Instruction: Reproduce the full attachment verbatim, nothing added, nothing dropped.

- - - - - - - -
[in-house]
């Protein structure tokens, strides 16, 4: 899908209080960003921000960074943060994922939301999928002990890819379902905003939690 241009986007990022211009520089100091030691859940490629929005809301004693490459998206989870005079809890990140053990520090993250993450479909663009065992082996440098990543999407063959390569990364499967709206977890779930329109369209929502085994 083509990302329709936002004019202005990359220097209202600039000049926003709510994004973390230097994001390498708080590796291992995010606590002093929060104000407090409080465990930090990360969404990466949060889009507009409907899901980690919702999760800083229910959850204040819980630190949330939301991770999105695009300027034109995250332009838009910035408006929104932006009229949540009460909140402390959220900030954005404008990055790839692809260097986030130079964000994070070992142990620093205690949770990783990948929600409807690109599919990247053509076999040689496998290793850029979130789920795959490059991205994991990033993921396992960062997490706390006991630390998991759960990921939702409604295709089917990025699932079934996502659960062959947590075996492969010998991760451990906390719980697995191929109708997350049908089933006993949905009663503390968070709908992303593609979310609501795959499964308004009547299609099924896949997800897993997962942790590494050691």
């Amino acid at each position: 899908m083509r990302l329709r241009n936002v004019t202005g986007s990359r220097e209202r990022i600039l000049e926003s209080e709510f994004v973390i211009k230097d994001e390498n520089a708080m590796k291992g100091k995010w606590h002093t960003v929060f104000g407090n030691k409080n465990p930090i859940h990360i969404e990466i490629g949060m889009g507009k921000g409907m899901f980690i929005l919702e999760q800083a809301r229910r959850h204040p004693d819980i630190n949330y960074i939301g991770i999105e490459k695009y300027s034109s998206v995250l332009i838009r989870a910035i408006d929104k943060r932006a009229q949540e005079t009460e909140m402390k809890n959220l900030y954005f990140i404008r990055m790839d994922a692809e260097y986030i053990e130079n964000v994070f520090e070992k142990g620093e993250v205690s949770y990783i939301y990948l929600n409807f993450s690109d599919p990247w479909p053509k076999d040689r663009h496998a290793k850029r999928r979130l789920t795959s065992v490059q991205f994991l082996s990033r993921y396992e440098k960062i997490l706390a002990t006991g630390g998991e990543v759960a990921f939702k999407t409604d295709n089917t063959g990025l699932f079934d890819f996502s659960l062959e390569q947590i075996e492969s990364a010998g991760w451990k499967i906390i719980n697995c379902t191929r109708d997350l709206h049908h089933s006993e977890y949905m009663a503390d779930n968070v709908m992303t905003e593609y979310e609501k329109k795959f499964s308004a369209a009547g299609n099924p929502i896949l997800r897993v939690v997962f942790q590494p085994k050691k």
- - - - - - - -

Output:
[in-house]
């Protein structure tokens, strides 16, 4: 899908209080960003921000960074943060994922939301999928002990890819379902905003939690 241009986007990022211009520089100091030691859940490629929005809301004693490459998206989870005079809890990140053990520090993250993450479909663009065992082996440098990543999407063959390569990364499967709206977890779930329109369209929502085994 083509990302329709936002004019202005990359220097209202600039000049926003709510994004973390230097994001390498708080590796291992995010606590002093929060104000407090409080465990930090990360969404990466949060889009507009409907899901980690919702999760800083229910959850204040819980630190949330939301991770999105695009300027034109995250332009838009910035408006929104932006009229949540009460909140402390959220900030954005404008990055790839692809260097986030130079964000994070070992142990620093205690949770990783990948929600409807690109599919990247053509076999040689496998290793850029979130789920795959490059991205994991990033993921396992960062997490706390006991630390998991759960990921939702409604295709089917990025699932079934996502659960062959947590075996492969010998991760451990906390719980697995191929109708997350049908089933006993949905009663503390968070709908992303593609979310609501795959499964308004009547299609099924896949997800897993997962942790590494050691």
């Amino acid at each position: 899908m083509r990302l329709r241009n936002v004019t202005g986007s990359r220097e209202r990022i600039l000049e926003s209080e709510f994004v973390i211009k230097d994001e390498n520089a708080m590796k291992g100091k995010w606590h002093t960003v929060f104000g407090n030691k409080n465990p930090i859940h990360i969404e990466i490629g949060m889009g507009k921000g409907m899901f980690i929005l919702e999760q800083a809301r229910r959850h204040p004693d819980i630190n949330y960074i939301g991770i999105e490459k695009y300027s034109s998206v995250l332009i838009r989870a910035i408006d929104k943060r932006a009229q949540e005079t009460e909140m402390k809890n959220l900030y954005f990140i404008r990055m790839d994922a692809e260097y986030i053990e130079n964000v994070f520090e070992k142990g620093e993250v205690s949770y990783i939301y990948l929600n409807f993450s690109d599919p990247w479909p053509k076999d040689r663009h496998a290793k850029r999928r979130l789920t795959s065992v490059q991205f994991l082996s990033r993921y396992e440098k960062i997490l706390a002990t006991g630390g998991e990543v759960a990921f939702k999407t409604d295709n089917t063959g990025l699932f079934d890819f996502s659960l062959e390569q947590i075996e492969s990364a010998g991760w451990k499967i906390i719980n697995c379902t191929r109708d997350l709206h049908h089933s006993e977890y949905m009663a503390d779930n968070v709908m992303t905003e593609y979310e609501k329109k795959f499964s308004a369209a009547g299609n099924p929502i896949l997800r897993v939690v997962f942790q590494p085994k050691k």